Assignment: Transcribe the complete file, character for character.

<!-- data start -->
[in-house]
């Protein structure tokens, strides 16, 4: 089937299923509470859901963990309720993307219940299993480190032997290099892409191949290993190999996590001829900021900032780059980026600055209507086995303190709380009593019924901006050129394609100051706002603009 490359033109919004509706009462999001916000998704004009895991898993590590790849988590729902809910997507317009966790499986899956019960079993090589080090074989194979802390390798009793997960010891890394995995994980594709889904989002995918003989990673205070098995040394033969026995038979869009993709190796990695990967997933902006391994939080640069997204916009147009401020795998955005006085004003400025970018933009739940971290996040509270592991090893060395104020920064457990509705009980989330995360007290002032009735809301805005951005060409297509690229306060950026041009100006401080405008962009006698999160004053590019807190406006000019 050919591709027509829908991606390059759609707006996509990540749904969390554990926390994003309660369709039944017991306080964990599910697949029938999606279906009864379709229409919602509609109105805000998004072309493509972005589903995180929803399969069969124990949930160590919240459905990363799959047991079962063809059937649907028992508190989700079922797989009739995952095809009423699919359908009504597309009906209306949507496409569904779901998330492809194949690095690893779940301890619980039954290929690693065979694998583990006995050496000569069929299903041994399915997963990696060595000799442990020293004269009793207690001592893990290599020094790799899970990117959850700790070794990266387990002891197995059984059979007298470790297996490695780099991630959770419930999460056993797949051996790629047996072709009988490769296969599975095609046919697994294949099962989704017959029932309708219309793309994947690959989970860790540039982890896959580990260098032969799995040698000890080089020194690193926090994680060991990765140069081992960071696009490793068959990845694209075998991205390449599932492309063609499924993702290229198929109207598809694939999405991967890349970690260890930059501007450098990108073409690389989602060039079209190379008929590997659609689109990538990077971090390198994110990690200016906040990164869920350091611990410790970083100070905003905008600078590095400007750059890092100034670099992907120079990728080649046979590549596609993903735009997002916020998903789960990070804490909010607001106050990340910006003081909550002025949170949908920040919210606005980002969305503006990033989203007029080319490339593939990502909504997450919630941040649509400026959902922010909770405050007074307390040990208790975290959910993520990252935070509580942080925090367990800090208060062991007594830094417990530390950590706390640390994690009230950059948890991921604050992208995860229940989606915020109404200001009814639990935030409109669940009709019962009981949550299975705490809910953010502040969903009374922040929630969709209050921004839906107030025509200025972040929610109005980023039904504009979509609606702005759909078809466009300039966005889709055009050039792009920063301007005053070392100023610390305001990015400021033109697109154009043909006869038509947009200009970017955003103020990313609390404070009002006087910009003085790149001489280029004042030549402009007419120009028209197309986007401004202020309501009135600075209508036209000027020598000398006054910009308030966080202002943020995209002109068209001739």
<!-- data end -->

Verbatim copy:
[in-house]
């Protein structure tokens, strides 16, 4: 089937299923509470859901963990309720993307219940299993480190032997290099892409191949290993190999996590001829900021900032780059980026600055209507086995303190709380009593019924901006050129394609100051706002603009 490359033109919004509706009462999001916000998704004009895991898993590590790849988590729902809910997507317009966790499986899956019960079993090589080090074989194979802390390798009793997960010891890394995995994980594709889904989002995918003989990673205070098995040394033969026995038979869009993709190796990695990967997933902006391994939080640069997204916009147009401020795998955005006085004003400025970018933009739940971290996040509270592991090893060395104020920064457990509705009980989330995360007290002032009735809301805005951005060409297509690229306060950026041009100006401080405008962009006698999160004053590019807190406006000019 050919591709027509829908991606390059759609707006996509990540749904969390554990926390994003309660369709039944017991306080964990599910697949029938999606279906009864379709229409919602509609109105805000998004072309493509972005589903995180929803399969069969124990949930160590919240459905990363799959047991079962063809059937649907028992508190989700079922797989009739995952095809009423699919359908009504597309009906209306949507496409569904779901998330492809194949690095690893779940301890619980039954290929690693065979694998583990006995050496000569069929299903041994399915997963990696060595000799442990020293004269009793207690001592893990290599020094790799899970990117959850700790070794990266387990002891197995059984059979007298470790297996490695780099991630959770419930999460056993797949051996790629047996072709009988490769296969599975095609046919697994294949099962989704017959029932309708219309793309994947690959989970860790540039982890896959580990260098032969799995040698000890080089020194690193926090994680060991990765140069081992960071696009490793068959990845694209075998991205390449599932492309063609499924993702290229198929109207598809694939999405991967890349970690260890930059501007450098990108073409690389989602060039079209190379008929590997659609689109990538990077971090390198994110990690200016906040990164869920350091611990410790970083100070905003905008600078590095400007750059890092100034670099992907120079990728080649046979590549596609993903735009997002916020998903789960990070804490909010607001106050990340910006003081909550002025949170949908920040919210606005980002969305503006990033989203007029080319490339593939990502909504997450919630941040649509400026959902922010909770405050007074307390040990208790975290959910993520990252935070509580942080925090367990800090208060062991007594830094417990530390950590706390640390994690009230950059948890991921604050992208995860229940989606915020109404200001009814639990935030409109669940009709019962009981949550299975705490809910953010502040969903009374922040929630969709209050921004839906107030025509200025972040929610109005980023039904504009979509609606702005759909078809466009300039966005889709055009050039792009920063301007005053070392100023610390305001990015400021033109697109154009043909006869038509947009200009970017955003103020990313609390404070009002006087910009003085790149001489280029004042030549402009007419120009028209197309986007401004202020309501009135600075209508036209000027020598000398006054910009308030966080202002943020995209002109068209001739």